Getting There: Corridor bridge girders installed
160-foot-deep piers support interchange
Construction of the North Spokane Corridor took a big jump forward in recent days with the installation of bridge girders at the future Wandermere interchange at U.S. Highway 395.
The work comes as the project timeline nears the one-year mark until completion of the northern leg of the north-south freeway route.
The state Department of Transportation hopes to open the segment between Wandermere and Farwell roads by the end of 2011.
“Bridge girders are going up as we are speaking,” Al Gilson, spokesman for DOT in Spokane, said last week.
The girders rest on piers that were drilled 160 feet into the ground.
Traffic through the construction zone has been limited to one lane in each direction on U.S. 395 for the past few months.
Opening of the Wandermere freeway segment will hinge on winter weather and how much crews can accomplish when temperatures drop below freezing.
A cold, snowy winter could delay the opening until early 2012 if concrete work shuts down, Gilson said.
While workers were erecting the interchange bridge at Wandermere last week, another crew was paving the southbound lanes with concrete in the vicinity of Northwood Middle School.
To the south, more workers were busy on the spaghetti-like interchange at U.S. Highway 2 where the former highway lanes have been lowered so that the freeway and interchange ramps can run overhead.
To the south of that, yet another crew was moving hills of dirt and rock to clear the way for completion of southbound freeway lanes between Farwell and Freya Street in Hillyard.
That portion of the project should be completed in early 2012.
“When they are completed in a year or so, we will have fully half of the North Spokane Corridor open,” Gilson said.
The 5.5-mile northern segment will link U.S. 2 and 395 with the Hillyard area at Freya Street just north of Francis Avenue.
Funding is being sought for the southern portion from Freya to Interstate 90.
So far, more than $550 million has been allocated to the 10-mile corridor, including a $35 million federal economic stimulus grant announced earlier this year for paving southbound lanes from Farwell to Freya.
In 2009, the state opened two-way traffic on what will become the northbound lanes of that same segment. The route has been seeing increasing use in recent months, DOT officials said.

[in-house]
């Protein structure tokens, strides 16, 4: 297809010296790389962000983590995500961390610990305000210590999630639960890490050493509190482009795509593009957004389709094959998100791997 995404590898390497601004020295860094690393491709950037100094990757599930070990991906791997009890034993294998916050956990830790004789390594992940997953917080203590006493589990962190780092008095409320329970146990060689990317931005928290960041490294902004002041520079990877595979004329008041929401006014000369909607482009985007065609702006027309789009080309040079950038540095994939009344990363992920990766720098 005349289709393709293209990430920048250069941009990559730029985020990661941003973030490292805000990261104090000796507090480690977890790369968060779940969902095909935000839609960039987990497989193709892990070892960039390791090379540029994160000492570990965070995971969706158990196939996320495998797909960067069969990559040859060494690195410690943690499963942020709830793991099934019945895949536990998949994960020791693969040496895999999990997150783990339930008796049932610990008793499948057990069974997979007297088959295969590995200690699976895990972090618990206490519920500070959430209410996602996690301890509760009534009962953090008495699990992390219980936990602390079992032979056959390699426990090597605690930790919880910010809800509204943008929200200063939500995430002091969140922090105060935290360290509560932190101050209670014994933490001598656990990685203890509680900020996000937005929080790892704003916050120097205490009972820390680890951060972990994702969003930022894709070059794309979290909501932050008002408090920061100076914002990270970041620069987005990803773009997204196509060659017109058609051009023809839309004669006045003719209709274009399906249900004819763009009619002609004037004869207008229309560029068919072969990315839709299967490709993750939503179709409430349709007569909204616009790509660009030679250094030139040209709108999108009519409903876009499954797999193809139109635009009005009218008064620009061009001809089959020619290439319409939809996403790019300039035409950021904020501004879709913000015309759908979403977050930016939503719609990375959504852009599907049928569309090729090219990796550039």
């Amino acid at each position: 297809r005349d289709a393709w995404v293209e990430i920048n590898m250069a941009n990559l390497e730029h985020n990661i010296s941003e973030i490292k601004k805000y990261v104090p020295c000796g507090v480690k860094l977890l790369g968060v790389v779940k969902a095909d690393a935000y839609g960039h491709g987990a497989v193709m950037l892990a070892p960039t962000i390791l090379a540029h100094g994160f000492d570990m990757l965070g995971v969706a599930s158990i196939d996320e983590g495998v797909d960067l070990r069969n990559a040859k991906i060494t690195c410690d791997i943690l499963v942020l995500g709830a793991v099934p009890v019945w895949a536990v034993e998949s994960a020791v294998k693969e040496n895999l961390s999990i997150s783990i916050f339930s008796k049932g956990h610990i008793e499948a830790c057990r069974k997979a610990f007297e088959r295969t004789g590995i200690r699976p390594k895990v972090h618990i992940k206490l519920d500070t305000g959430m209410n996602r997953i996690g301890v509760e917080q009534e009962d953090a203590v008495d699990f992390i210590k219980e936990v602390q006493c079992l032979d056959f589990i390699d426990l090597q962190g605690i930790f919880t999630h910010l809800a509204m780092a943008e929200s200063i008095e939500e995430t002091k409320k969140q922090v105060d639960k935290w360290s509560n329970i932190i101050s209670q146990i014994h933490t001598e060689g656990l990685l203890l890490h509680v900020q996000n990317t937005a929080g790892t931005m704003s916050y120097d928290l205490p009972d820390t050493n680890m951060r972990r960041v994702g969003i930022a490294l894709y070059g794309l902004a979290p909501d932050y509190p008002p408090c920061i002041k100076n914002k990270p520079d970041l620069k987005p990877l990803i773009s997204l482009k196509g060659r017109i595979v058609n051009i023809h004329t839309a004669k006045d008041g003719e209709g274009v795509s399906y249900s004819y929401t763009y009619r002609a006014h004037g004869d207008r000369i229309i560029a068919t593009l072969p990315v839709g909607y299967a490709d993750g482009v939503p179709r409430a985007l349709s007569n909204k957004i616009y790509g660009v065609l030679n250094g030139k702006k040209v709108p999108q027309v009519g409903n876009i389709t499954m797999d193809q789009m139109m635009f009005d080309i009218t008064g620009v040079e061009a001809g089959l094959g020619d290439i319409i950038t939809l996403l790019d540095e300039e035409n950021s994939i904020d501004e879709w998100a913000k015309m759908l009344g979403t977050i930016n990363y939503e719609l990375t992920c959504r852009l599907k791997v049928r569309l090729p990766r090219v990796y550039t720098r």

Class focuses on winter driving
Idaho State Police are offering a free “road safe” class on Oct. 23 at 9 a.m. at the agency’s regional office in Coeur d’Alene, at 615 W. Wilbur Ave.
This is the eighth year that the popular class on winter driving and other safety techniques has been offered.
Class size is limited to 60 people. To reserve a spot, call the police office between 8 a.m. and 5 p.m., Monday through Friday, at (208) 209-8620.
Plan assesses North Idaho needs
Also in North Idaho, the Kootenai Metropolitan Planning Organization is holding an open house on Tuesday from 5 to 7 p.m. to give the public a chance to review and comment on a draft metropolitan transportation plan for the region.
The meeting will be held at the Idaho Transportation Department office, 600 W. Prairie Ave., in Coeur d’Alene.
“This is an important meeting as the document proposes how over $1 billion will be spent on transportation infrastructure for our area,” said Staci Lehman, public information officer for the agency.
The plan includes a list of projects that local jurisdictions and the state hope to build over the next 20 years, and it indicates the likely sources of funding.
The plan addresses bicycle and pedestrian mobility as well as vehicle travel.
Copies of the plan can be downloaded at www.kmpo.net. Printed copies can be picked up at the Spokane Regional Transportation Council office at 221 W. First Ave., Suite 310, in Spokane.
The Spokane transportation planning agency is providing staff assistance for the Kootenai transportation planning agency.